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Thematic History
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In this section:     Victorian ideals versus education for women  

> Thematic History

> 1850-1901:
Education for Women

- Victorian Ideals

- Woman Physician
- Ladies College

> 1902-1913:
Education & Vocation

- Learning at ELC
- The Westfield Way

> 1914-1945:
War & Circumstance

- The Great War
- WWII Evacuation
- Learning & Leisure

> 1946-1959:
Peace & Acceptance

- Restoration
- Medicine & Dentistry

> 1960-present:
Change & Opportunity

- Women in Science
- Creativity & Diversity
- Then & Now


The idea of education for women was opposed by many. This included religious, social and scientific arguments. Christian doctrine was interpreted by some as dictating women’s inferiority to men. Some believed that study would leave women ill-prepared for marriage. Others predicted that there would be economic consequences if women entered the work force and increased competition for jobs. Medical evidence was used to argue that education could put women at risk of developing brain fever, male traits and sterility.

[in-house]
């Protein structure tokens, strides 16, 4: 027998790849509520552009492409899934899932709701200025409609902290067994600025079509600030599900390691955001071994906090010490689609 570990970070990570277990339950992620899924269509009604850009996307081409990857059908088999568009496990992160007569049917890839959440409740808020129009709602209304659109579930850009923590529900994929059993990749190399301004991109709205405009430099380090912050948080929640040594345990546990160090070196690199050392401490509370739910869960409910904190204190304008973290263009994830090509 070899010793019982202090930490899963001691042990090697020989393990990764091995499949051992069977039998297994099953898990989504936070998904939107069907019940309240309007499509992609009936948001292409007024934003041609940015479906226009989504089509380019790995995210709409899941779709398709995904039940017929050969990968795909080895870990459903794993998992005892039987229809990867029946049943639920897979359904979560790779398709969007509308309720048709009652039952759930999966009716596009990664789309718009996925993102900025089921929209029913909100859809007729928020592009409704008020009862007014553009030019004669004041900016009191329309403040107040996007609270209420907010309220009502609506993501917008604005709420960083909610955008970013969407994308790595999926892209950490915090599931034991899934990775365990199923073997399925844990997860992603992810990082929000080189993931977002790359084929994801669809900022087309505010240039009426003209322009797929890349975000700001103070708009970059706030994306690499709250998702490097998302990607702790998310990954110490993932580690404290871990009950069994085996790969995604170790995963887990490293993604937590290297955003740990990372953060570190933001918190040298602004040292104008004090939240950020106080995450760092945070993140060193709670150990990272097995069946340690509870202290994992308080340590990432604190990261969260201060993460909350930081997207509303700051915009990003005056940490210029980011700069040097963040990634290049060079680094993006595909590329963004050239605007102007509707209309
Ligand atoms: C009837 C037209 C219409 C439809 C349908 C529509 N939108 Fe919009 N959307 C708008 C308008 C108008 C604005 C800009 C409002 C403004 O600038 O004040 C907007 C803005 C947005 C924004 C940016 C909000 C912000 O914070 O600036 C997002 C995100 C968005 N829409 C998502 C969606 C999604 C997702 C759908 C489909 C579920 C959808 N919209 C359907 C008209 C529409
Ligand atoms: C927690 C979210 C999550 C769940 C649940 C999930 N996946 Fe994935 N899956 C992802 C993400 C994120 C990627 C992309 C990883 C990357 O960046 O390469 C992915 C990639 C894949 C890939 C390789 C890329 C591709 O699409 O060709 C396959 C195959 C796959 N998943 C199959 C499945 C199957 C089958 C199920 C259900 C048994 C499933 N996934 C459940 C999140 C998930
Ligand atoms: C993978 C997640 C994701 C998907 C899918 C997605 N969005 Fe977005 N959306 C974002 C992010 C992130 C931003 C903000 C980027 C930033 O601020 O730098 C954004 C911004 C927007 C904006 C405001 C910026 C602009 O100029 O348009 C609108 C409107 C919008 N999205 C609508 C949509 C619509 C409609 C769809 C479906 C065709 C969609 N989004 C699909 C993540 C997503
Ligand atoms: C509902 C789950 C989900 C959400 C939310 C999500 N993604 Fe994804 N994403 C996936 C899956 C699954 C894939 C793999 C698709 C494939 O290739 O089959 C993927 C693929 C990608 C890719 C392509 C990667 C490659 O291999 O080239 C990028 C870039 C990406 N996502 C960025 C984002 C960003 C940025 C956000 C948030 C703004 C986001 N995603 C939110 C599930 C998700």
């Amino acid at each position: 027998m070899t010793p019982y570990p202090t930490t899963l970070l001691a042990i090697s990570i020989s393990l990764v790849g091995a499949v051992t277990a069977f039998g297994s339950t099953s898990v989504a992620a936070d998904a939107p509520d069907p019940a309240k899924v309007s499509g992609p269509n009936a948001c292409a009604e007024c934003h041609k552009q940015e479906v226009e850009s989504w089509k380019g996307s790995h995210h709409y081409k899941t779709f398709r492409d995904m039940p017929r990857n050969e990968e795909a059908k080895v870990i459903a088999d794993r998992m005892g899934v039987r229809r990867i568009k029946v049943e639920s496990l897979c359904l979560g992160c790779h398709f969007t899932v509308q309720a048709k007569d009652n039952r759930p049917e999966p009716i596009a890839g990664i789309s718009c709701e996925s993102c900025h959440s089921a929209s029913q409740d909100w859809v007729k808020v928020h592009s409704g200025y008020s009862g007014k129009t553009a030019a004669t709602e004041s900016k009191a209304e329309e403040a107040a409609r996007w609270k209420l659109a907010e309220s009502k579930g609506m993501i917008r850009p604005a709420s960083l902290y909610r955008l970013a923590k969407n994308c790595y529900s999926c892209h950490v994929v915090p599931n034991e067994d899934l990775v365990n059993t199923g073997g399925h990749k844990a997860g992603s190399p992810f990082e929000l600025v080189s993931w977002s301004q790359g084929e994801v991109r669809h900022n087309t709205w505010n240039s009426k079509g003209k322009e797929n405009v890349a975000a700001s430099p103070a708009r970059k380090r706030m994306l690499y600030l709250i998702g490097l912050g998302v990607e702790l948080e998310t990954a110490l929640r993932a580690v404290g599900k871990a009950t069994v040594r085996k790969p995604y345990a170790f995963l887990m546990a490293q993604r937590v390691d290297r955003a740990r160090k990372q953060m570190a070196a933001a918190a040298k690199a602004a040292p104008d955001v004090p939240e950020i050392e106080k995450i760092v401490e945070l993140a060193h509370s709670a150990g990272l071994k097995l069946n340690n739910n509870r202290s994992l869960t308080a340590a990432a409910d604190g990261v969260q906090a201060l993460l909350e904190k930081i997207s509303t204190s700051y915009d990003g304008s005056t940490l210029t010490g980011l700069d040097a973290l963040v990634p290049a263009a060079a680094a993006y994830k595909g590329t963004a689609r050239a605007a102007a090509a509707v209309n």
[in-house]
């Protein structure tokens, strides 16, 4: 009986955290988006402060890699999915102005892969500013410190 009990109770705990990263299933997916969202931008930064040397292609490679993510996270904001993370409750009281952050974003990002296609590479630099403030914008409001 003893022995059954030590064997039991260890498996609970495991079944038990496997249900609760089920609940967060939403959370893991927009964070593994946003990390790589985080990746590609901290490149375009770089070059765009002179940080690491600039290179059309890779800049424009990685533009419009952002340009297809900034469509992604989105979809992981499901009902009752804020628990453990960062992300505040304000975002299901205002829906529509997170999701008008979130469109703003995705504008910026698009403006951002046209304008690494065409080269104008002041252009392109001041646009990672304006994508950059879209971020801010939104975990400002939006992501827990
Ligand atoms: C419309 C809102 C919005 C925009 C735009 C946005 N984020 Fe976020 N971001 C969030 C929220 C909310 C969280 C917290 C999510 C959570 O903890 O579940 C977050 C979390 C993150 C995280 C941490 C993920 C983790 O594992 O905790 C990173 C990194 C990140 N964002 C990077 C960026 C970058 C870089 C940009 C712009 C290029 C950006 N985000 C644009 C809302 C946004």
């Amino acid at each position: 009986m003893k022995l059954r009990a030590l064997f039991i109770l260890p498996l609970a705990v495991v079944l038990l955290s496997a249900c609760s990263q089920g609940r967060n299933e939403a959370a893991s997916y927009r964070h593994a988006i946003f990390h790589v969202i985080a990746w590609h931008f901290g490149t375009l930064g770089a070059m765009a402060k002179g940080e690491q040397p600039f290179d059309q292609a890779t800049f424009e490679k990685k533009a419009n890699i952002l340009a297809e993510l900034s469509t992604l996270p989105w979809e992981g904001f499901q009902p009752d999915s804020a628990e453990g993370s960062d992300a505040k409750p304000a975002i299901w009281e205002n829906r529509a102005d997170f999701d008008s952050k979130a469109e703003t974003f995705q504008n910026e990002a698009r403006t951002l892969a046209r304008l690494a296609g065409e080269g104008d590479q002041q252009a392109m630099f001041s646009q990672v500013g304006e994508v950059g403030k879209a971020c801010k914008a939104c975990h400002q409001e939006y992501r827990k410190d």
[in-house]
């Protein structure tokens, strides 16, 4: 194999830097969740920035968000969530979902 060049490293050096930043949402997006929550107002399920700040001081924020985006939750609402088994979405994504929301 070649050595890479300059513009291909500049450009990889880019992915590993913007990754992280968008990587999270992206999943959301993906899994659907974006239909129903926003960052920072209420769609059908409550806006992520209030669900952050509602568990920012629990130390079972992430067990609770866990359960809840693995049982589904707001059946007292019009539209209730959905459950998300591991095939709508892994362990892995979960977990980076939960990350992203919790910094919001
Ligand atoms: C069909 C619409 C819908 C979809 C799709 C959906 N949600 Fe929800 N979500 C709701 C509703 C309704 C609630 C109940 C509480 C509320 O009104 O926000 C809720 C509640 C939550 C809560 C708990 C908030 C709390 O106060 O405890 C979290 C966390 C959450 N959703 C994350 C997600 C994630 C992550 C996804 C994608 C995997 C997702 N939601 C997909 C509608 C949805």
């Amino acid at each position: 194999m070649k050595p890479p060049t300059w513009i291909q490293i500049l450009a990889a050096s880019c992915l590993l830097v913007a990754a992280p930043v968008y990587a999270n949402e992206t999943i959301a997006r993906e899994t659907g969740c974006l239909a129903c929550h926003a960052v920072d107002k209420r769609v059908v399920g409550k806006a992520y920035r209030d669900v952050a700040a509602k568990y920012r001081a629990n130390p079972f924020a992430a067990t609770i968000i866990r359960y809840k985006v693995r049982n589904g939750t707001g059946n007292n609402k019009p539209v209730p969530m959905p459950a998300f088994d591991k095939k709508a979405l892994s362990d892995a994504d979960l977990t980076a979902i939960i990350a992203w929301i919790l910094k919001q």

Detail from
Detail from “A Limpsfield Cottage. From Life” by Constance Maynard, April 13th 1868.
Courtesy of Queen Mary, University of London Archives.

The painting above depicts Maynard's homelife in Kent, where she grew up in a strict evangelical household. Her parents were reluctant about her going to Girton College, Cambridge, and her father attempted to dissuade her with the offer of a new pony. But in 1872, she joined the new college for women at Hitchin, which soon after became Girton College, Cambridge. More...


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